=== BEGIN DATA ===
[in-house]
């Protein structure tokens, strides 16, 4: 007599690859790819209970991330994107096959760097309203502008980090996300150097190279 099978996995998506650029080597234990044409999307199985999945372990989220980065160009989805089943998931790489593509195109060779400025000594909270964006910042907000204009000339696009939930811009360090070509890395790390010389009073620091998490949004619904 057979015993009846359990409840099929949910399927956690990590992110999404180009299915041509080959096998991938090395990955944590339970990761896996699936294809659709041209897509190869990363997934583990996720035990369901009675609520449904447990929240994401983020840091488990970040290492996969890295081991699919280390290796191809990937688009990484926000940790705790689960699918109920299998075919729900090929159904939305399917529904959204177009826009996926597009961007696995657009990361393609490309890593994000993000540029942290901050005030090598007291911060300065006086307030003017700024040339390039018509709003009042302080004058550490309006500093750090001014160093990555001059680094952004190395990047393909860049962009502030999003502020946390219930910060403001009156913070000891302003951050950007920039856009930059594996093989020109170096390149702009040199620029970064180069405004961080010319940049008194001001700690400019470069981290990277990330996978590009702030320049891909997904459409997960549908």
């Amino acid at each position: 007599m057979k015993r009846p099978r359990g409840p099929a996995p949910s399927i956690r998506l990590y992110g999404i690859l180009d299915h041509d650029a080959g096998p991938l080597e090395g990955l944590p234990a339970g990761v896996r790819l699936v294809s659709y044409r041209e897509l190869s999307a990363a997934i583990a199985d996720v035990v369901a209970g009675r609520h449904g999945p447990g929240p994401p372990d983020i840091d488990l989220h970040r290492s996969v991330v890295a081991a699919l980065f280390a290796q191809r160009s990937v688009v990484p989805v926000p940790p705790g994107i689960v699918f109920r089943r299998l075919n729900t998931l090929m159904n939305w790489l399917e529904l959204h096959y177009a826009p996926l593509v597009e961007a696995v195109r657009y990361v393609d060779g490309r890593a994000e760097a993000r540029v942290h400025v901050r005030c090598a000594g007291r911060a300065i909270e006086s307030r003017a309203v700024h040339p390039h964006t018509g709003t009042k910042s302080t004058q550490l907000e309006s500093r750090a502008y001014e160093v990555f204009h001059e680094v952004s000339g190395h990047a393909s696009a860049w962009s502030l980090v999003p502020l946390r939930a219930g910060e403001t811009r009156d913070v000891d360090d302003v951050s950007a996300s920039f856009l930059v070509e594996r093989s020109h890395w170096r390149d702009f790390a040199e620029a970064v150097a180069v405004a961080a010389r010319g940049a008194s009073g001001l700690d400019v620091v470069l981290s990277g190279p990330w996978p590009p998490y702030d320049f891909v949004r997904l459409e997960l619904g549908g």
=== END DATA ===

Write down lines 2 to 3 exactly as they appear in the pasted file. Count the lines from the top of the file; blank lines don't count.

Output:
């Protein structure tokens, strides 16, 4: 007599690859790819209970991330994107096959760097309203502008980090996300150097190279 099978996995998506650029080597234990044409999307199985999945372990989220980065160009989805089943998931790489593509195109060779400025000594909270964006910042907000204009000339696009939930811009360090070509890395790390010389009073620091998490949004619904 057979015993009846359990409840099929949910399927956690990590992110999404180009299915041509080959096998991938090395990955944590339970990761896996699936294809659709041209897509190869990363997934583990996720035990369901009675609520449904447990929240994401983020840091488990970040290492996969890295081991699919280390290796191809990937688009990484926000940790705790689960699918109920299998075919729900090929159904939305399917529904959204177009826009996926597009961007696995657009990361393609490309890593994000993000540029942290901050005030090598007291911060300065006086307030003017700024040339390039018509709003009042302080004058550490309006500093750090001014160093990555001059680094952004190395990047393909860049962009502030999003502020946390219930910060403001009156913070000891302003951050950007920039856009930059594996093989020109170096390149702009040199620029970064180069405004961080010319940049008194001001700690400019470069981290990277990330996978590009702030320049891909997904459409997960549908």
């Amino acid at each position: 007599m057979k015993r009846p099978r359990g409840p099929a996995p949910s399927i956690r998506l990590y992110g999404i690859l180009d299915h041509d650029a080959g096998p991938l080597e090395g990955l944590p234990a339970g990761v896996r790819l699936v294809s659709y044409r041209e897509l190869s999307a990363a997934i583990a199985d996720v035990v369901a209970g009675r609520h449904g999945p447990g929240p994401p372990d983020i840091d488990l989220h970040r290492s996969v991330v890295a081991a699919l980065f280390a290796q191809r160009s990937v688009v990484p989805v926000p940790p705790g994107i689960v699918f109920r089943r299998l075919n729900t998931l090929m159904n939305w790489l399917e529904l959204h096959y177009a826009p996926l593509v597009e961007a696995v195109r657009y990361v393609d060779g490309r890593a994000e760097a993000r540029v942290h400025v901050r005030c090598a000594g007291r911060a300065i909270e006086s307030r003017a309203v700024h040339p390039h964006t018509g709003t009042k910042s302080t004058q550490l907000e309006s500093r750090a502008y001014e160093v990555f204009h001059e680094v952004s000339g190395h990047a393909s696009a860049w962009s502030l980090v999003p502020l946390r939930a219930g910060e403001t811009r009156d913070v000891d360090d302003v951050s950007a996300s920039f856009l930059v070509e594996r093989s020109h890395w170096r390149d702009f790390a040199e620029a970064v150097a180069v405004a961080a010389r010319g940049a008194s009073g001001l700690d400019v620091v470069l981290s990277g190279p990330w996978p590009p998490y702030d320049f891909v949004r997904l459409e997960l619904g549908g």